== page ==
, May 21 , 2004
By Des Ferriols  -  The economy posted a surprising five-percent growth in the first quarter of the year, buoyed by the surge in the agriculture sector that economists said was enough to offset the weakness in manufacturing.

The National Economic and Development Authority (NEDA) said yesterday that based on leading indicators, the first quarter gross domestic product (GDP) growth surpassed expectations.

The government expects an economic expansion of 4.9 percent to 5.8 percent this year after a 4.5-percent growth in 2003.

NEDA Director General Romulo Neri said yesterday that the agriculture sector performed strongly in the first three months of the year due mainly to the robust performance of the agriculture sector.

According to Neri, the agriculture sector as a whole grew by at least eight percent across the board, led by rice and corn, poultry and livestock sectors.

Aside from the carry-over effect from last year’s harvest, Neri said favorable weather boosted agricultural production in the crops sector, as well as the widespread use of hybrid planting materials.

"Since the growth of the service sector is largely stable, we are expecting agricultural production to boost overall GDP even if the manufacturing sector falls back," Neri said.

Economists, however, said growth this year would be constrained by a limited government infrastructure budget, high oil prices, and continued growth in imports, which could hurt the trade balance.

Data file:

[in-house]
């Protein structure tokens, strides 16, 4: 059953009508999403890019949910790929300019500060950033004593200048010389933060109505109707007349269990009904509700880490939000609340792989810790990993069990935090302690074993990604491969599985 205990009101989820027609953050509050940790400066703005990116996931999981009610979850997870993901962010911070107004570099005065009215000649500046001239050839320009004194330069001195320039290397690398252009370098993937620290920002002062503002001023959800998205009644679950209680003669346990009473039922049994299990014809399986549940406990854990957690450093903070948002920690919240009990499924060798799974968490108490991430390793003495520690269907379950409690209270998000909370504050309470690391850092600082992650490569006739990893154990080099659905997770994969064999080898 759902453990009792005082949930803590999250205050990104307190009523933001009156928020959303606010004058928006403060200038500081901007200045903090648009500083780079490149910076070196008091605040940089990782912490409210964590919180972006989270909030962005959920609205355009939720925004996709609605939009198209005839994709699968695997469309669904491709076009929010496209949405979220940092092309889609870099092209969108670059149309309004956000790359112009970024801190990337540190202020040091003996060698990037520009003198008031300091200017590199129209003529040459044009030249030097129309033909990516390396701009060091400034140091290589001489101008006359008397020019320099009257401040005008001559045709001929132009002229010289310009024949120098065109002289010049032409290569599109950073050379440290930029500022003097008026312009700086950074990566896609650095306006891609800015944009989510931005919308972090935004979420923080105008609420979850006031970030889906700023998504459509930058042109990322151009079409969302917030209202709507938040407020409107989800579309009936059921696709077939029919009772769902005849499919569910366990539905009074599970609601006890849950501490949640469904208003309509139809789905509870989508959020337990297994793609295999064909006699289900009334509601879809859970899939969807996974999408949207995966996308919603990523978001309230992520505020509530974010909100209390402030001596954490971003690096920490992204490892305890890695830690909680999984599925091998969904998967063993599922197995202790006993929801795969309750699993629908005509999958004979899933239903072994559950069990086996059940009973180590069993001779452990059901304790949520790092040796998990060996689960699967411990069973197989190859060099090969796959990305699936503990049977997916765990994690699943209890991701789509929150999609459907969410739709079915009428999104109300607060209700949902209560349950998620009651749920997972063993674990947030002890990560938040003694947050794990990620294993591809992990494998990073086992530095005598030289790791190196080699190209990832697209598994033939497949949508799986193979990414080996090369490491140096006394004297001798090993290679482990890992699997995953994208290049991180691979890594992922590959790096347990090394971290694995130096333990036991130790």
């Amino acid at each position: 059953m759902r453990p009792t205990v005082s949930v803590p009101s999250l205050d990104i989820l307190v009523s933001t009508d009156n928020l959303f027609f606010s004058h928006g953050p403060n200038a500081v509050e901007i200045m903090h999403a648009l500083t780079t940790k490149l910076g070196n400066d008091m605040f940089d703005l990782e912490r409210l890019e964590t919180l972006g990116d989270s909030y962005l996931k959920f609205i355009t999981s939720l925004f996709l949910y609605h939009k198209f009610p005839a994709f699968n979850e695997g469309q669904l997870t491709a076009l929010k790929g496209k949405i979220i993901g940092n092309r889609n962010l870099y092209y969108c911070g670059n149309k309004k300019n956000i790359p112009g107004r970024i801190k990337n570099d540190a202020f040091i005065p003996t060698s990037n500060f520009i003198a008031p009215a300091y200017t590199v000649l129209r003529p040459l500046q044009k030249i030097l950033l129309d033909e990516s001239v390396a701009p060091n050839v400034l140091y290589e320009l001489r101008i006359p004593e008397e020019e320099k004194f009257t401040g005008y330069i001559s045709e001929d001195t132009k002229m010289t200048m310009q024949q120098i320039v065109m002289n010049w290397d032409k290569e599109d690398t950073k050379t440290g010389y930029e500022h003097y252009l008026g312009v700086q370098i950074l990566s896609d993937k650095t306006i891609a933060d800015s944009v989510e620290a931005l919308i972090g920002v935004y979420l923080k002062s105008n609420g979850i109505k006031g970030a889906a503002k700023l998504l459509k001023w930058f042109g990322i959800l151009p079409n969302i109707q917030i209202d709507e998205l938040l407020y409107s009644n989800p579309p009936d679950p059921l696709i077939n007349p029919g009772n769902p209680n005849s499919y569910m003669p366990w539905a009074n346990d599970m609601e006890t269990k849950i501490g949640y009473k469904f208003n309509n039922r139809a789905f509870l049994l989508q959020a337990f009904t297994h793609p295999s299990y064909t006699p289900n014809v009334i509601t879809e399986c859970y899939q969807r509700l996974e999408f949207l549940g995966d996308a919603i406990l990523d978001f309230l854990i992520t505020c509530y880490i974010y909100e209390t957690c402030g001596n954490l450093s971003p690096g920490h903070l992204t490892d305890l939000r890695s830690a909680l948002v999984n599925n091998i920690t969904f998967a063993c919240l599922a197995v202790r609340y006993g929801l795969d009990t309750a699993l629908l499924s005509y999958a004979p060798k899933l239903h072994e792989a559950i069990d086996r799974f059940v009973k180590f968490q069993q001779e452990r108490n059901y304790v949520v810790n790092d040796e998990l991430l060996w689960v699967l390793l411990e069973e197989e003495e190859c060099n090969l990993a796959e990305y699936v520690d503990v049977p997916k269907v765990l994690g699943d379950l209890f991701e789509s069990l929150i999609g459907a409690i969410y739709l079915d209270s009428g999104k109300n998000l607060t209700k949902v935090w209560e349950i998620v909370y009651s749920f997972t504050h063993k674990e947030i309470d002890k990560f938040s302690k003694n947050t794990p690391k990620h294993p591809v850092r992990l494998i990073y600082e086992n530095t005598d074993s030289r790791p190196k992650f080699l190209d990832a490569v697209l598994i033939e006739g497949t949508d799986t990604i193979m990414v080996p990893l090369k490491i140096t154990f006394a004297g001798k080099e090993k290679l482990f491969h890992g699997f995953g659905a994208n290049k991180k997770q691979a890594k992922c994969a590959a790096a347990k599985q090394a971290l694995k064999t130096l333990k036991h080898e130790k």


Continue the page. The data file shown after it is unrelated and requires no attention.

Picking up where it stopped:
High oil prices, which have set off calls from labor groups for a transport fare increase and wage hike, are likely to push inflation to 4.1 percent this year from three percent in 2003, the economists said.

Rising inflation and an expected increase in US interest rates could pressure the Bangko Sentral ng Pilipinas (BSP) to increase its key overnight rates to ensure stability in the local currency.

"There is nothing the central bank can do with higher external oil prices," said Mike Moran, regional economist at Standard Chartered Bank in Hong Kong.

"If we continue to see a sustained rise in oil prices, it would result in a weak currency and high interest rates, posing a double whammy for the Philippines," he said.

NEDA had originally projected GDP to grow by 4.1 percent in the first quarter of the year, touching the low end of the government’s official projection and lower than the first quarter growth recorded in 2003.

The source of the growth, however, continued to be a source of discomfort among economists who have expressed concern that consumer spending was not sustainable unless translated into manufacturing and industry growth.

NEDA reported in the 2003 national income accounts that the services sector has been providing the impetus for growth, driven mostly by higher consumption of telecommunications services fueled by the phenomenal popularity of mobile telephony.

Reported by: Sol Jose Vanzi

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